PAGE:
Well, D has done it again. Despite repeated attempts by the mainstream to downplay the importance of this vital vitamin, a new study has once again confirmed just how critical getting enough vitamin D is to our health.
Those who practice conventional medicine admit vitamin D helps with calcium absorption and building bone. But new animal research might finally force them to also admit the vitamin plays a crucial role in aging, fighting off many of the diseases that plague us as we grow older.
Vitamin D deficiency linked to disease
Vitamin D deficiency has already been linked to a troubling list of diseases and illnesses including obesity, heart disease, depression, breast cancer, colon cancer and prostate cancer. And studies show lots of us are deficient in D, especially older folks.1
Integrative medicine doctors already insist we need to pay attention to our vitamin D status, and that we should seriously consider taking a supplement if our levels are running low. And now it appears that researchers at the Buck Institute may be inclined to agree with them.
The new study shows that vitamin D targets genes that are known to have an influence on aging, and that the vitamin has a direct impact on the diseases we’re at risk for as we get older. You see, as we age proteins in our body begin to become misshapen. This eventually influences how well they function and can, over time, lead to illness and disease.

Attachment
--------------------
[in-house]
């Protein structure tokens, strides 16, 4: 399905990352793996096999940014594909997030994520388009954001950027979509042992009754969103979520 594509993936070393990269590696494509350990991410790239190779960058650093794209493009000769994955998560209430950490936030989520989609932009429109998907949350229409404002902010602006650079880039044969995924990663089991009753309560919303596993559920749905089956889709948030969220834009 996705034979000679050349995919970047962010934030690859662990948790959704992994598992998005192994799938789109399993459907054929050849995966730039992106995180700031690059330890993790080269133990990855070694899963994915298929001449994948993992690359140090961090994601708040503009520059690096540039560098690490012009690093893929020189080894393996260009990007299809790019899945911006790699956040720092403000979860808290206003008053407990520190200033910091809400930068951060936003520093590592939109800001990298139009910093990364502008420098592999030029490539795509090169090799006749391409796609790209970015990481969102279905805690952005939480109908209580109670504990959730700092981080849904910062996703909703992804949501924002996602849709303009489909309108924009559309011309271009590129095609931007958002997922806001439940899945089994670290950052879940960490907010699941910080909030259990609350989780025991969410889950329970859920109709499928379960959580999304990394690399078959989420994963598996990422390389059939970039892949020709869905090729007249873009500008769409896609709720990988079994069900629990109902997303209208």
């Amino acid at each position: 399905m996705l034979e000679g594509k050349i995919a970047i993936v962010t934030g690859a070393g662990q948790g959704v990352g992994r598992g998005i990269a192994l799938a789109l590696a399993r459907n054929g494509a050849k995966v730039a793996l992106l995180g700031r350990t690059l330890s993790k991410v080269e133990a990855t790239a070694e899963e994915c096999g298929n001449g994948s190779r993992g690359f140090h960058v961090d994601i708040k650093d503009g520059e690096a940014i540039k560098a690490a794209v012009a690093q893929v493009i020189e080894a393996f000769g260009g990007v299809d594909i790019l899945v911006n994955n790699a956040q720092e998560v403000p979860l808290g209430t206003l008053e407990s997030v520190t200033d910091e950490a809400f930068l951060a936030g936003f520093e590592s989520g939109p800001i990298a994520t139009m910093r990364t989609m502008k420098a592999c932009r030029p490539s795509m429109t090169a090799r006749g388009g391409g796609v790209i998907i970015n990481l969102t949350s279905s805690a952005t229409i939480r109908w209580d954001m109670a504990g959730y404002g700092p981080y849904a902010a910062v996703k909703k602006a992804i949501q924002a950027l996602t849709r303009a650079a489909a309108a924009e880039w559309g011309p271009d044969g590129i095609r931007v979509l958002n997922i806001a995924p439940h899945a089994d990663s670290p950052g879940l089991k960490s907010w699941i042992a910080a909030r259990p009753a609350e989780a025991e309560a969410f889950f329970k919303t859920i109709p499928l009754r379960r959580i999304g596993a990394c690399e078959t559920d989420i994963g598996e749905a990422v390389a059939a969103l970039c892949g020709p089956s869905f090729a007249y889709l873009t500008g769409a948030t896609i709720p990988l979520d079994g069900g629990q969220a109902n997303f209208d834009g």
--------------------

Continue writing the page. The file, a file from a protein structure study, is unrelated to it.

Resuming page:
Research confirms vitamin could fight aging
Vitamin D slowed down this “misfolding” in literally hundreds of these proteins. And, incredibly, this extended the median lifespan of the worms used in the experiment by 33 percent!2
The researchers say that the study, published in the journal Cell Reports, supports their theory that vitamin D could, ultimately, prolong life.
While we can easily measure vitamin D’s impact on bones, the truth is most of our cells have vitamin D receptors, which is a clear sign that the vitamin’s influence extends FAR beyond just our skeletons. Yet the Institute of Medicine insists on basing its vitamin D recommendations only on bone health, recommending 600 IU daily for people up to age 70, and 800 IU for older folks.
On the other hand, forward thinking physicians, such as Healthier Talk contributor Dr. Allan Spreen, typically recommend 2,000 IUs of D3 daily, taken with a meal that contains fat to maximize its absorption. And we also suggest you ask your doctor about checking your vitamin D levels to find out what dosage is right for you.